The word autopsy is derived from Greek and means “to see for oneself.” Autopsy reports that are part of the public record help journalists do just that, enabling them to report on crime, high-profile deaths and public health issues. Such reports have revealed public safety threats, uncovered murders committed by law enforcement officials and exposed fatal child abuse.
From elementary schools to universities, some administrators are gleefully jumping on the Family Education Rights and Privacy Act, known as FERPA, as an excuse to keep secret just about anything anyone wants to know about their schools. Don’t put up with it.
Accessing public records should be easy: ask and then get. Unfortunately, many officials illegally deny valid records requests and you don’t have the time or money to sue. I asked William Ury, co-founder of Harvard’s Program on Negotiation and co-author of “Getting to Yes,” if we can apply his principles to the process of records requests and he said, well, “yes.”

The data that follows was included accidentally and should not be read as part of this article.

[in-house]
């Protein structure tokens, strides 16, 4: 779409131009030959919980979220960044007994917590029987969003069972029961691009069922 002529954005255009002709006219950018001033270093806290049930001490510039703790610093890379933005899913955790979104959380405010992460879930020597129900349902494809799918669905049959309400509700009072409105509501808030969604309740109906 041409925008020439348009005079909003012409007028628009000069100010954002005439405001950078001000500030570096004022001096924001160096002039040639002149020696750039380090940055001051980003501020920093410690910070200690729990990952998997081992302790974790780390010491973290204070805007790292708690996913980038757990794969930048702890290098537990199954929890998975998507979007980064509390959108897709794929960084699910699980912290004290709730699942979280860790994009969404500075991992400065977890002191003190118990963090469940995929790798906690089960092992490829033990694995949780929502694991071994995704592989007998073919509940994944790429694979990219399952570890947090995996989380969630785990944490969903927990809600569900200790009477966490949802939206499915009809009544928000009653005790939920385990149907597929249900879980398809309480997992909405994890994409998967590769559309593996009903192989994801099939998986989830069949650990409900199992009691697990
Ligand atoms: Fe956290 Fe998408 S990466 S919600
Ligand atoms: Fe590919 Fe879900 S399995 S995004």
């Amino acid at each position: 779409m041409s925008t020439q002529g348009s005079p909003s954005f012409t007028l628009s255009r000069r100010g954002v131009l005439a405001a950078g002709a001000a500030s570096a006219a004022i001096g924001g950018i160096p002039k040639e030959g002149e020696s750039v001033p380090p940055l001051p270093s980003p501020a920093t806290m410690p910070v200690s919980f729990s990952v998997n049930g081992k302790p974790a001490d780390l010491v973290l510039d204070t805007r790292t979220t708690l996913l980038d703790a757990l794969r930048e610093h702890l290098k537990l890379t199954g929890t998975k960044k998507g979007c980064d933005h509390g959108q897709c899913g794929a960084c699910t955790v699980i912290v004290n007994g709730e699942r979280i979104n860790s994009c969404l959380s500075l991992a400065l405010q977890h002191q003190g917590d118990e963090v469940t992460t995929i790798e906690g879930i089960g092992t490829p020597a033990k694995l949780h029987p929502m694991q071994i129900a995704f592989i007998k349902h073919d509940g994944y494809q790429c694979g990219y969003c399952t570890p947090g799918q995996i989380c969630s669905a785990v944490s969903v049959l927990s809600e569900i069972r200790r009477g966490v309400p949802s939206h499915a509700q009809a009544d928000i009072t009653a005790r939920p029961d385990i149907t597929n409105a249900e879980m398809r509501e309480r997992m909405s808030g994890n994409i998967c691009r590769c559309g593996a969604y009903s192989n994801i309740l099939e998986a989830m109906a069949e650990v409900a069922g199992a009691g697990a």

Want to become a pro at investigating campaign finance? No, you don’t have to attend a special class or request large databases of government data. The story can start at your computer. The data of complex campaign contributions has been simplified by several groups.
What good is access to government records if it costs as much as a bank buyout to get copies? Too often public agencies charge more than they should for copies of records, sometimes as much as $1 or more per page.
Government records can yield some awesome features for your community and news-you-can-use data for your Web site that people will love. Here are 11 of my favorites: [b]1. INVENTORS Look at U.S. patent records to find wacky inventions in your area.
When submitting a public records request letter, either through your state public records law or the federal Freedom of Information Act, it pays to think tone. How you write your letter can affect whether a public official responds, regardless of the law.